You may not need legume inoculants. Many soils have plenty of varieties of rhizobia which live on from year to year . Pull up some bean plants. If you can see small pinkish white nodules on the roots, the soil has the right type of rhizobium.
If there are no nodules, or in the following circumstances, your soil will benefit from an application of inoculant.
• Where the topsoil has been removed. Exposed subsoils need to be transformed in order to be productive . Rhizobium bacteria are certain to be nonexistent or greatly reduced in such situations.
• When a soil has been fallow for a long time without any legumes in the ground cover. Rhizobia can lie dormant for several years, without an active association with a legume's roots. With time, however, dormant rhizobia die.
• In soils that have been heavily sprayed or fertilized with chemicals. Some synthetic fertilizers are caustic to the bacteria, and copper and mercury sprays are toxic.
• When planting a variety of legumes that have not been previously grown in your garden.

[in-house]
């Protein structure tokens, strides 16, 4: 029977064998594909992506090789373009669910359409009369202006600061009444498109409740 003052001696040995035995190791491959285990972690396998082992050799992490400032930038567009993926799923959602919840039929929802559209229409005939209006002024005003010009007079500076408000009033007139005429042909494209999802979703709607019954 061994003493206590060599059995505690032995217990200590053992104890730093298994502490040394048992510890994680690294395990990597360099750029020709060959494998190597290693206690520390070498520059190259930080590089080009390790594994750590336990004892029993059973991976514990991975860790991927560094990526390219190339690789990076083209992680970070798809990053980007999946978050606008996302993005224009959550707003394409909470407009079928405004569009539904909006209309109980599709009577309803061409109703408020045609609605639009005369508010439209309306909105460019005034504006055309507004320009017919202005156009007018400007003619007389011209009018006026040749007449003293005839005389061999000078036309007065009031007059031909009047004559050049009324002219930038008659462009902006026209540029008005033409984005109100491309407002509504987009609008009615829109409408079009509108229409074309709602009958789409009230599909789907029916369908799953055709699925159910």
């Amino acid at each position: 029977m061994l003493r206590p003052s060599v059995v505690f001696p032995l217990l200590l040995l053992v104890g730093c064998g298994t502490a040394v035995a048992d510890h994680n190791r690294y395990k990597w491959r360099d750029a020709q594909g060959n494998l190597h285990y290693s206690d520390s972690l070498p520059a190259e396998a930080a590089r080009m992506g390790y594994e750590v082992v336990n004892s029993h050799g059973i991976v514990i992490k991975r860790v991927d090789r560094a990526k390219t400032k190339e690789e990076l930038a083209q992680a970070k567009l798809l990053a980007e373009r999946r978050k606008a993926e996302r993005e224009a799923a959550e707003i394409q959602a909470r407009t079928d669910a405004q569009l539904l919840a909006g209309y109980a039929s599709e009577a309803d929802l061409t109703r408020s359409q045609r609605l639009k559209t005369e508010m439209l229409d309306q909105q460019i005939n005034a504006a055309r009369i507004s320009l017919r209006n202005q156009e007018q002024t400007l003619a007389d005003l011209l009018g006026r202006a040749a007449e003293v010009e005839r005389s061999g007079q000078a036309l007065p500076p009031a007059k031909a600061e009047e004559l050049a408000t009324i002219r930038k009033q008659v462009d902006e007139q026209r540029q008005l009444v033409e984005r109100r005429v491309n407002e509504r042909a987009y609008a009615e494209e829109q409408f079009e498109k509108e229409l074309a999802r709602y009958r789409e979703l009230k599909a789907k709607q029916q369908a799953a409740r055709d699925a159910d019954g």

To expand on Mike's comment, just keep your eyes open when driving about town. If you see a particularly healthy plant specimen in an open field or a ditchbank, go on the assumption that it has a healthy symbiosis going on with some soil microbes and yank it up. If you know of a place where there is a particularly vibrant stand of clover, there's your legume inoculant. If you see an oak tree that has a particularly heavy flush of mushrooms after a rain, there's your mycorrhizal spores.
There is also an advantage to collecting locally than relying on mail-order from someplace 2000 miles away; the microbes you pull yourself are already adapted to the local climate and biological competition.
I yam what I yam and that's all that I yam - the great philosopher Popeye. Tiny ad:
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